Dugi Otok is an island located close to Zadar on the mainland and is the largest among the islands located in this part of Dalmatia. Its name literally means ‘long island’ – for it is indeed of this description (it is 45km long) – and is known for its vineyards and orchards, Saharun beach in the north, and Telascica Nature Park that covers the southern part of the island. With a population of just 1,500 people on Dugi Otok, the main villages are Bozava and Sali.
Dugi Otok is a wonderful place to stay if you’re looking to get ‘off the beaten track’! Despite Croatia’s obvious popularity, even in the summer months this island well and truly provides travellers with some peace and quiet, although there are still some wonderful things to see and do here. The island is also suitable to visit as a day trip from Zadar.
Getting to Dugi Otok
There is a year-round, daily Jadrolinija car ferry from Zadar to Brbinj on Dugi Otok which sails twice a day in low season, and three times a day in high. Journey time is 1 hour 20 minutes.
There is another, year-round Jadrolinija car ferry that sails from Zadar to Bozava on the northeastern part of Dugi Otok. It is 1 hour and 10 (or 20) minutes to Bozava; the ferry stops at the very small islands of Rivanj and Sestrunj on the way.
G&V Line Iadera runs a year-round catamaran service from Zadar to Sali and Zaglav on the southeastern side of the island. The boat sails to both places on its outbound route, by only from Zaglav on the return. It takes 1 hour and 10 minutes from Zadar to Sali, and a further 20 minutes to Zaglav. The same company has an additional catamaran route that sails from Zadar to Zaglav and then sometimes on to Brsanj on the island of Mali Iz before returning to Zadar.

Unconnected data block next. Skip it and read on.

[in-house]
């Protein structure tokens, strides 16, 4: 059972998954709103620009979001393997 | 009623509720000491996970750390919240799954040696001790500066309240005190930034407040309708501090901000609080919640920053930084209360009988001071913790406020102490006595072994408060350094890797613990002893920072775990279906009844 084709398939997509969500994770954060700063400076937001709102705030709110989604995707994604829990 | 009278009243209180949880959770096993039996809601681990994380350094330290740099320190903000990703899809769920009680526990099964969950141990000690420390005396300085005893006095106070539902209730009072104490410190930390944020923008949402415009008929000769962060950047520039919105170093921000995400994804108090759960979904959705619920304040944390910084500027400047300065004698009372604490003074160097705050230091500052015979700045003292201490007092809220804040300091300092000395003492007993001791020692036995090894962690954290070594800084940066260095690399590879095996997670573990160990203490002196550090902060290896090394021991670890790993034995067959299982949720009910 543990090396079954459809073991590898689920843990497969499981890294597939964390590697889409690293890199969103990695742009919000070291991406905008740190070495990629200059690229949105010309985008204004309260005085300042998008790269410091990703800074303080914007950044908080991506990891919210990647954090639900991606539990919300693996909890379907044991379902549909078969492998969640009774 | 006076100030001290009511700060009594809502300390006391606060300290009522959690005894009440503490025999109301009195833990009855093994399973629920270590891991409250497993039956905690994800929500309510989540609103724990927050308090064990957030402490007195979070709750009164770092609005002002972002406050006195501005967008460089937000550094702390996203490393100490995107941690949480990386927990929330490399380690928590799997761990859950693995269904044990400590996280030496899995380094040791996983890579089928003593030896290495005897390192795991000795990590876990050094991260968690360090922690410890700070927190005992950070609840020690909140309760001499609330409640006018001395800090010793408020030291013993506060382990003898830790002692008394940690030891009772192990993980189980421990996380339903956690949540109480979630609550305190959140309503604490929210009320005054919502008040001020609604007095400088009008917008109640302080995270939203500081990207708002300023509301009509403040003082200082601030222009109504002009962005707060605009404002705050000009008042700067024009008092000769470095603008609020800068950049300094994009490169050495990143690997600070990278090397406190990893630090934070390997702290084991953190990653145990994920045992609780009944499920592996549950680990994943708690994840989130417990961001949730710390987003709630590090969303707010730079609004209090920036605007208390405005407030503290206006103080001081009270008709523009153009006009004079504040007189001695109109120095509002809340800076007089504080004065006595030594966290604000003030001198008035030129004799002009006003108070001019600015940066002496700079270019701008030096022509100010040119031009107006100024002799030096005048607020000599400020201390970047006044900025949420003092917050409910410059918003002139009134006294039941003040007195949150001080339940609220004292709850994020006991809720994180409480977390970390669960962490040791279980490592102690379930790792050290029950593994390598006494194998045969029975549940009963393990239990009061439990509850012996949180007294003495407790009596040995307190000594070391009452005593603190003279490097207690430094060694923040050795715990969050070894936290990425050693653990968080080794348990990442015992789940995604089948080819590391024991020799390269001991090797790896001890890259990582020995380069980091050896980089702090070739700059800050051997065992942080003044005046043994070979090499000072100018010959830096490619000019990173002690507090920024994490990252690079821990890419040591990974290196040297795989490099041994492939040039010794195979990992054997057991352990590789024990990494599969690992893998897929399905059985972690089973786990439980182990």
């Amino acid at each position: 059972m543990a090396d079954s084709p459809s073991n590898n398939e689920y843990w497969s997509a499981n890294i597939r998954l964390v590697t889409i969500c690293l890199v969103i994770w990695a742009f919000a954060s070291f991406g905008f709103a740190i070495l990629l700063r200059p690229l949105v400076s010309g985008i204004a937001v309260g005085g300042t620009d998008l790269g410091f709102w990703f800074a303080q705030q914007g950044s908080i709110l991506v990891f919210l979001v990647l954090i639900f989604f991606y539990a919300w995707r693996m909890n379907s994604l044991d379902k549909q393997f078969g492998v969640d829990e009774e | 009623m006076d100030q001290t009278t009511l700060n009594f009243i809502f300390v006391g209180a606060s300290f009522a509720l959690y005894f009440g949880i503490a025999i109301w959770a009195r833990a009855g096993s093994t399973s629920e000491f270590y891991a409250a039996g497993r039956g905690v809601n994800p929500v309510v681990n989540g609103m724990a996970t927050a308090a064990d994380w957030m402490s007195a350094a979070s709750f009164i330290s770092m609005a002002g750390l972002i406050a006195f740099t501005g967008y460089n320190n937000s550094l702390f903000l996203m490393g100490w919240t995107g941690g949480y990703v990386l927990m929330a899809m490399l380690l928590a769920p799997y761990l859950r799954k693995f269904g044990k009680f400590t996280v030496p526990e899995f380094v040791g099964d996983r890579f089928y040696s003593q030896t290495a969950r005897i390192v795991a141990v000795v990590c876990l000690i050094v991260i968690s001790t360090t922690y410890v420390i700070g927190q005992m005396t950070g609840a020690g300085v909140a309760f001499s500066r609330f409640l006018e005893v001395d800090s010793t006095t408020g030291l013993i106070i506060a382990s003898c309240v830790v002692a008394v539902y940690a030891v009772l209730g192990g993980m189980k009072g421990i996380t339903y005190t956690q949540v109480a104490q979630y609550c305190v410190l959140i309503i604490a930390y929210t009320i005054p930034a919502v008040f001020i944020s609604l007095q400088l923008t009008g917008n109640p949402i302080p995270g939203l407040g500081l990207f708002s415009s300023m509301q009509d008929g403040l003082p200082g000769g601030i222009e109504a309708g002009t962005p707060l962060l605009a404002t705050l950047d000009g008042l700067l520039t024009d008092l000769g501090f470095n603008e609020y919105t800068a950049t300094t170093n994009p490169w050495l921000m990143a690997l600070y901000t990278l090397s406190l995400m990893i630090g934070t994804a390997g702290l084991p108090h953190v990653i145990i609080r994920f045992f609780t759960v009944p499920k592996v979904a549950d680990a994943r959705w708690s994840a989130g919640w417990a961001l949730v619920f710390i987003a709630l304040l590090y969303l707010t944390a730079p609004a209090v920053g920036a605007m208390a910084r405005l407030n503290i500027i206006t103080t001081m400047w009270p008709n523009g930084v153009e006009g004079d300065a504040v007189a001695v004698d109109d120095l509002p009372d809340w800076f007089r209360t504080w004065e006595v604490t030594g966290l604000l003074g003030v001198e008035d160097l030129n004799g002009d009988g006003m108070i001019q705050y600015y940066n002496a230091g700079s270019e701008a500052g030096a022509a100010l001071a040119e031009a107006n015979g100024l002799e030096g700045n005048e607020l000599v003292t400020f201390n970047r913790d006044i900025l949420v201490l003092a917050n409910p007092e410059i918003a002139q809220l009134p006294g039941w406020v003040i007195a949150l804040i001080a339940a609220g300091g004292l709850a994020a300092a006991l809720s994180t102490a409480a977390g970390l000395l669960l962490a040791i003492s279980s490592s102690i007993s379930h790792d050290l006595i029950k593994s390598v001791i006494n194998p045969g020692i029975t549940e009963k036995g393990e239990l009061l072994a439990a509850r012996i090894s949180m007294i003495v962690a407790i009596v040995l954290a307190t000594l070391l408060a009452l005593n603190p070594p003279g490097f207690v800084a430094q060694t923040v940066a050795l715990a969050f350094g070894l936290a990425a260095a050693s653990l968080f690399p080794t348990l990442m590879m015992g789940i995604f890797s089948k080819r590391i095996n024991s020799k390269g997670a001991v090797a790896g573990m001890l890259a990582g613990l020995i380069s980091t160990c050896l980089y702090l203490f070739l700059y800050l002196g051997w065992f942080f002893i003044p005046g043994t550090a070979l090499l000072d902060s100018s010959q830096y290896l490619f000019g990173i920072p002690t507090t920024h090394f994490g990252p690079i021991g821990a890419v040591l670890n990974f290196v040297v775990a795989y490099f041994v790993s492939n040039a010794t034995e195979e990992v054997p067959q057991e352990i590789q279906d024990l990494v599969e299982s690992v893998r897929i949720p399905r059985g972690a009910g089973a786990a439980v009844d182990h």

What to see and do on Dugi Otok
Undoubtedly, one of the island’s biggest draws is the secluded Saharun (or Sakarun) beach. This beach, surrounded by pine trees, enjoys crystal-clear waters practically as far as the eye can see. The Daily Telegraph has an excellent guide to this beach: see Saharun beach, Dugi Otok, Croatia: Secret Seaside.
Telascica Nature Park
Telascica Nature Park centres around Telascica Bay, from which the park got its name. It is well known for its coves and small islands, as well is its cliffs – the highest of which is Grpascak, at 161m high. Lake Mir is another sight well worth visiting in the Park – this salt-water lake (which is connected to the sea by underground channels) is both warmer than the sea in summer and colder in winter; the temperature of the water can range from 33C to 5C during the year.